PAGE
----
• Expansion in geothermal, solar and wind energy production, other renewable and clean energy options.
  • Enhancement of energy and resource efficiency across the different sectors.
  • Progressing towards achieving and maintaining a tree cover of at least 10% of the country’s land area.
  • Clean energy technologies to reduce overreliance on wood fuels.
  • Low carbon and efficient transportation systems.
  • Climate smart agriculture (CSA) in line with the newly launched National CSA Framework.

Sustainable waste management systems.

Is there a national strategy on climate change, renewable energy?

In 2017, Kenya’s primary energy consumption was 23.8 million tonnes of oil equivalent, with the residential sector consuming by far the most energy, at 77% of final consumption, followed by transport with 14% and industry at 7%. The commercial and public sectors consume 1% with agriculture and forestry at less than 1%. Transport and commercial and public are the fastest growing sectors. The three main electricity generation sources in Kenya are hydro, geothermal and thermal, together making up 98% of electricity sent to the national grid under normal hydrological conditions. Kenya, energy is mainly consumed in the manufacturing, commercial, transport, residential, power generation, and some street lighting sectors.

 

Kenya’s Draft National Energy and Petroleum Policy (2015)aims to ensure an affordable, competitive, sustainable, and reliable supply of energy to meet national development needs at the lowest cost, while protecting and conserving the environment(MEP, 2015). Kenya’s Climate Change Act emphasizes the need to reduce greenhouse gas emissions and encourage the use of renewable energy as a mitigation measure. Kenya has developed and launched the Green Economy Strategy and Implementation Plan (GESIP 2016-2030) in place of a Low Emission Development Strategies (LEDS) document. The document provides the overall policy framework to facilitate a transition to a green economy and outlines the need to mainstream and align green economy initiatives across the economic, social and environmental spheres. It provides a blueprint for enhancing low-carbon, resource efficient, equitable and inclusive socio-economic transformation. Furthermore, it focuses on binding social economic constraints towards attaining Kenya Vision 2030 and is aligned with the outcomes of the United Nations Conference on Sustainable Development (Rio+20). The legislative framework seeks to increase the use of alternative energy sources to meet Kenya’s energy needs, such as:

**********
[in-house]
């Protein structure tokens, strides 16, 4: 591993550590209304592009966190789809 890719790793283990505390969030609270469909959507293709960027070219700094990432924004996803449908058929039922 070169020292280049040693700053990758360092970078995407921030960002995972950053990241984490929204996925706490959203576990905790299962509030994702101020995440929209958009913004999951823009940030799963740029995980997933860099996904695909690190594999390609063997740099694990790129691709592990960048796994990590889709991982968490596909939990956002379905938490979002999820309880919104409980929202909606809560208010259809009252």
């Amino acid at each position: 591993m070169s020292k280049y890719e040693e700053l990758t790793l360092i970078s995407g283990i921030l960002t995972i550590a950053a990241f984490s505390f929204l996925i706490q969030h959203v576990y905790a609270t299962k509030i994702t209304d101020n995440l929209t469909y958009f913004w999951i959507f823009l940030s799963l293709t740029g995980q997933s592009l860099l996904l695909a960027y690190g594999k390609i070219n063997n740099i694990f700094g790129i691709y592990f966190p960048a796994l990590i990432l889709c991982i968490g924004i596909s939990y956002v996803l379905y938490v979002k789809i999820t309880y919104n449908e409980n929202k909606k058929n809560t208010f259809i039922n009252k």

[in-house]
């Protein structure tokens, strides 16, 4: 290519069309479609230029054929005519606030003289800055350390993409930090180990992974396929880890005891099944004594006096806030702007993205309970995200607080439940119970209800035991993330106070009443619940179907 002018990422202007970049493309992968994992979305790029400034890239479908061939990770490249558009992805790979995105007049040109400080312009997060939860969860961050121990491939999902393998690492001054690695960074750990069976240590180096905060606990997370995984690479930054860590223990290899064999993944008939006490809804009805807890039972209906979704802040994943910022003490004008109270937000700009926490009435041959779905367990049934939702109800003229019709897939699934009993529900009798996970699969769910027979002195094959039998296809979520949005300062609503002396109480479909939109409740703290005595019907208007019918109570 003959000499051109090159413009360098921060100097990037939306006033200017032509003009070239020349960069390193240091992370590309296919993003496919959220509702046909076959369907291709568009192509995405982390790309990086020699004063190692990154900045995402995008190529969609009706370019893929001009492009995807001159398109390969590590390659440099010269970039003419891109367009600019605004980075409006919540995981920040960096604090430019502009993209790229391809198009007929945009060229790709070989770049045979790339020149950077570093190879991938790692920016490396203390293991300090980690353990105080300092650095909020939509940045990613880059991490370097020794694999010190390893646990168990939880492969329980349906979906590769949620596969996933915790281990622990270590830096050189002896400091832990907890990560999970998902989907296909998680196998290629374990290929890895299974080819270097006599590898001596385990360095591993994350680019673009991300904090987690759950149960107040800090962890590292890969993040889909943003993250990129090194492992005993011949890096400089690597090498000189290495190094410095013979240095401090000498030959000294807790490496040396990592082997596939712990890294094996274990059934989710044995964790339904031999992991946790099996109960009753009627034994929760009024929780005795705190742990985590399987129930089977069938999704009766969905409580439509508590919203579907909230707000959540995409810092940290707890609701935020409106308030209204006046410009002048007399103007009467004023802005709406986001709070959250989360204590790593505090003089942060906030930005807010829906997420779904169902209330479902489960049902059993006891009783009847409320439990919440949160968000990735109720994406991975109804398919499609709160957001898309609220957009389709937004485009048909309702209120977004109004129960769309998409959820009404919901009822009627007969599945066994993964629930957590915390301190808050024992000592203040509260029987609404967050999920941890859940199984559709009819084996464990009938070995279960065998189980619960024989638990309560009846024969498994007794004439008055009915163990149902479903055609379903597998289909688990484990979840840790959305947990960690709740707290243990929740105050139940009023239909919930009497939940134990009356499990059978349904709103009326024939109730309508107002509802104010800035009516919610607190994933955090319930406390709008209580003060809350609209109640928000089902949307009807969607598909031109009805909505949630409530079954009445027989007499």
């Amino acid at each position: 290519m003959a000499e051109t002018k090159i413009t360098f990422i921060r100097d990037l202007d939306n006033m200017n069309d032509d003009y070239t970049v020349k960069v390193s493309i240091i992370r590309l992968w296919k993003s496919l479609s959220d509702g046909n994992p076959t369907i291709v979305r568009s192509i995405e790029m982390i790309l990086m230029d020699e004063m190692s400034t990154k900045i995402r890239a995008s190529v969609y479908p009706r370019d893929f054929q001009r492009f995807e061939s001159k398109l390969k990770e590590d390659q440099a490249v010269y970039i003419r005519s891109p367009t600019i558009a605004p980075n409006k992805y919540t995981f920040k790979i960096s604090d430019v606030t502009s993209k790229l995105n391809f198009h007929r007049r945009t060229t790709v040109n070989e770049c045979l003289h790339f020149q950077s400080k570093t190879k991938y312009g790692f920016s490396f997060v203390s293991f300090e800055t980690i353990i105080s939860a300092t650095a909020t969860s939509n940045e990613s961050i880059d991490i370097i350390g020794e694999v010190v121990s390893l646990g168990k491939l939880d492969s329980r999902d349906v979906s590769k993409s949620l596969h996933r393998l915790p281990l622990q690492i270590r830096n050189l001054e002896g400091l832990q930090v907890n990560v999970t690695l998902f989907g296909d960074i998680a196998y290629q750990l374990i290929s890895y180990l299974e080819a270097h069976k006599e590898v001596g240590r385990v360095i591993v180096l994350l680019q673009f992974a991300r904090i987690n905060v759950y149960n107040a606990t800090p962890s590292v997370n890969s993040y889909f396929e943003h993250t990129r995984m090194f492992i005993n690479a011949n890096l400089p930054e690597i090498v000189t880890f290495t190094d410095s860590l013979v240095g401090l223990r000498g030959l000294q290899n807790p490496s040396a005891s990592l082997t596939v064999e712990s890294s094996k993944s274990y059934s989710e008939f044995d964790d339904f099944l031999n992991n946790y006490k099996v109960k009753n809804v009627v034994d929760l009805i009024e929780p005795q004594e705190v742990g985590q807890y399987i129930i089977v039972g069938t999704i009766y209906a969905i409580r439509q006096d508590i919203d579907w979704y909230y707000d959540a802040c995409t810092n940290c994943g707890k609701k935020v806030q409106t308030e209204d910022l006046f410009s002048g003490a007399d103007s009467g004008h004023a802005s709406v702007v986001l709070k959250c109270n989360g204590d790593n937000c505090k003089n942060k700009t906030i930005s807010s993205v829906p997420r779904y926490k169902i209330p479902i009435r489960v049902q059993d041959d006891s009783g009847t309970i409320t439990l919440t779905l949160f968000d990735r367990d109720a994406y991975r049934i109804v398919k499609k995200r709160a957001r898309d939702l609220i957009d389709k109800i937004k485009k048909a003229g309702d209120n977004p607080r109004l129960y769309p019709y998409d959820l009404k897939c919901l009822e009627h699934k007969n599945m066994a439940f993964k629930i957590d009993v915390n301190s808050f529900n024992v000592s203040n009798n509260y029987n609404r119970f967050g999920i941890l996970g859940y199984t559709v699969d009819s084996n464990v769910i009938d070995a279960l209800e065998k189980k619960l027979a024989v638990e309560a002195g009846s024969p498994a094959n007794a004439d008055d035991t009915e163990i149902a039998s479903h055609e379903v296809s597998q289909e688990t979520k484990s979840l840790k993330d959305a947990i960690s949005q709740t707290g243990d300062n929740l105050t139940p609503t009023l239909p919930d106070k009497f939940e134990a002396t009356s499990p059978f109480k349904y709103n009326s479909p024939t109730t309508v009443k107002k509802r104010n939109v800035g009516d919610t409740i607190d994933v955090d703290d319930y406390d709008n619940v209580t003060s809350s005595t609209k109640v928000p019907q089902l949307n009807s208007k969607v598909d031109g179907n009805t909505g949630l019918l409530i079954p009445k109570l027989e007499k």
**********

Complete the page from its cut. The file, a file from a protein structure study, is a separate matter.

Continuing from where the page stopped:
• Nuclear.
  • Coal.
  • Wind power.
  • Solar photovoltaic.
  • Concentrated solar.
  • Other generation sources.

Is Kenya party to the United Nations Framework Convention on Climate Change (UNFCC) and/or the Kyoto Protocol? How have the requirements under those international agreements been implemented?

Kenya signed the United Nations Framework Convention on Climate Change (UNFCCC) on 12 June 1992, and ratified it on 30 August 1994. It also ratified Kyoto Protocol on 25 February 2005 which entered into force on 26 May 2005. As a Party to the Convention, Kenya has implemented initiatives to meet its obligations and commitments, including the development of its First National Communication (FNC) that was prepared in 2002 with support from the Global Environment Facility (GEF) through the United Nations Environment Programme (UNEP).

 

Kenya’s 2010 National Climate Change Response Strategy (NCCRS) recognized the impact of climate change on Kenya’s development. The National Climate Change Action Plan (NCCAP) 2013-2017, launched in 2013, was a logical follow up to the NCCRS. Additionally, Kenya has prepared a draft National Adaptation Plan (NAP).

What, if any, emissions/carbon trading schemes operate in Kenya

Carbon credit schemes in Kenya fall under two categories: those under the compliance market primarily the Clean Development Mechanism (CDM) and those under the Voluntary carbon market.

  1. Clean Development Mechanism Projects

Under Article 12 of the Kyoto Protocol, a Clean Development Mechanism (CDM) allows industrialized countries to meet part of their emission reduction targets by investing in emission reduction projects in developing countries. Through CDM projects, the investing entity earns Certified Emission Reduction (CER) credits while stimulating sustainable development in the host country. CDM projects are registered with a CDM registry, a standardized electronic database that ensures accurate accounting of the issuance, holding, and acquisition of CERs.